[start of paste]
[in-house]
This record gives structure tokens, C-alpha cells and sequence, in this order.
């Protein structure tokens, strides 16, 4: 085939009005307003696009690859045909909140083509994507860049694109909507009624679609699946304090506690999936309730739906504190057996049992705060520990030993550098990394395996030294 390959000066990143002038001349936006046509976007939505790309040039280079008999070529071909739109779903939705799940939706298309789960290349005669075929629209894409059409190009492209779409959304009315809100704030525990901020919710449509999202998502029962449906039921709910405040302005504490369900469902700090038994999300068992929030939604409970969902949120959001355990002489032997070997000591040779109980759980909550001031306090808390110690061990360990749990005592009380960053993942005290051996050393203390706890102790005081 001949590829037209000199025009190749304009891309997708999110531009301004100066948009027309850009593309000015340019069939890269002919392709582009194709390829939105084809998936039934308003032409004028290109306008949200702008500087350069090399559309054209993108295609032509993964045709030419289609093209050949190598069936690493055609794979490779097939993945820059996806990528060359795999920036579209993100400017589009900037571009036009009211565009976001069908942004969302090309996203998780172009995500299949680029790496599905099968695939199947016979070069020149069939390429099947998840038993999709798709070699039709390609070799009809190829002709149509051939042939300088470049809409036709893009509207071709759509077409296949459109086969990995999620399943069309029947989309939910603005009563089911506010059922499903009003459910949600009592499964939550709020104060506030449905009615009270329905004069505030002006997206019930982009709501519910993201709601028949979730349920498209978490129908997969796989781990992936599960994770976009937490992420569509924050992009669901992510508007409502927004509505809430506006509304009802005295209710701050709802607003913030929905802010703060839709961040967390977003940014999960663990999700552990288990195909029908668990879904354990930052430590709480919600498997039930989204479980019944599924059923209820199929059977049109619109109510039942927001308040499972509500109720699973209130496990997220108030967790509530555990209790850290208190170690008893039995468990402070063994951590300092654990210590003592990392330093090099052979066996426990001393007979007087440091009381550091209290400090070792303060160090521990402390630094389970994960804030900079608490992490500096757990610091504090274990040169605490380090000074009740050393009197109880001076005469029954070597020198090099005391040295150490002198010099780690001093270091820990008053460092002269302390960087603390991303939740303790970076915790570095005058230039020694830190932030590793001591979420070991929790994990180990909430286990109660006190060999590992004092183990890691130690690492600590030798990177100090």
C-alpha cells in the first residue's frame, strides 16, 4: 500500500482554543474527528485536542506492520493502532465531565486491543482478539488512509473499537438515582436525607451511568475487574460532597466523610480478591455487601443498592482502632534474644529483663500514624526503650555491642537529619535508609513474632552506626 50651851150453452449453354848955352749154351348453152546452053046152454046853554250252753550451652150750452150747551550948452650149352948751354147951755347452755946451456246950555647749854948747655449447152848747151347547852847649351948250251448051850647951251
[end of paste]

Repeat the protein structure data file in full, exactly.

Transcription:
[in-house]
This record gives structure tokens, C-alpha cells and sequence, in this order.
């Protein structure tokens, strides 16, 4: 085939009005307003696009690859045909909140083509994507860049694109909507009624679609699946304090506690999936309730739906504190057996049992705060520990030993550098990394395996030294 390959000066990143002038001349936006046509976007939505790309040039280079008999070529071909739109779903939705799940939706298309789960290349005669075929629209894409059409190009492209779409959304009315809100704030525990901020919710449509999202998502029962449906039921709910405040302005504490369900469902700090038994999300068992929030939604409970969902949120959001355990002489032997070997000591040779109980759980909550001031306090808390110690061990360990749990005592009380960053993942005290051996050393203390706890102790005081 001949590829037209000199025009190749304009891309997708999110531009301004100066948009027309850009593309000015340019069939890269002919392709582009194709390829939105084809998936039934308003032409004028290109306008949200702008500087350069090399559309054209993108295609032509993964045709030419289609093209050949190598069936690493055609794979490779097939993945820059996806990528060359795999920036579209993100400017589009900037571009036009009211565009976001069908942004969302090309996203998780172009995500299949680029790496599905099968695939199947016979070069020149069939390429099947998840038993999709798709070699039709390609070799009809190829002709149509051939042939300088470049809409036709893009509207071709759509077409296949459109086969990995999620399943069309029947989309939910603005009563089911506010059922499903009003459910949600009592499964939550709020104060506030449905009615009270329905004069505030002006997206019930982009709501519910993201709601028949979730349920498209978490129908997969796989781990992936599960994770976009937490992420569509924050992009669901992510508007409502927004509505809430506006509304009802005295209710701050709802607003913030929905802010703060839709961040967390977003940014999960663990999700552990288990195909029908668990879904354990930052430590709480919600498997039930989204479980019944599924059923209820199929059977049109619109109510039942927001308040499972509500109720699973209130496990997220108030967790509530555990209790850290208190170690008893039995468990402070063994951590300092654990210590003592990392330093090099052979066996426990001393007979007087440091009381550091209290400090070792303060160090521990402390630094389970994960804030900079608490992490500096757990610091504090274990040169605490380090000074009740050393009197109880001076005469029954070597020198090099005391040295150490002198010099780690001093270091820990008053460092002269302390960087603390991303939740303790970076915790570095005058230039020694830190932030590793001591979420070991929790994990180990909430286990109660006190060999590992004092183990890691130690690492600590030798990177100090």
C-alpha cells in the first residue's frame, strides 16, 4: 500500500482554543474527528485536542506492520493502532465531565486491543482478539488512509473499537438515582436525607451511568475487574460532597466523610480478591455487601443498592482502632534474644529483663500514624526503650555491642537529619535508609513474632552506626 50651851150453452449453354848955352749154351348453152546452053046152454046853554250252753550451652150750452150747551550948452650149352948751354147951755347452755946451456246950555647749854948747655449447152848747151347547852847649351948250251448051850647951251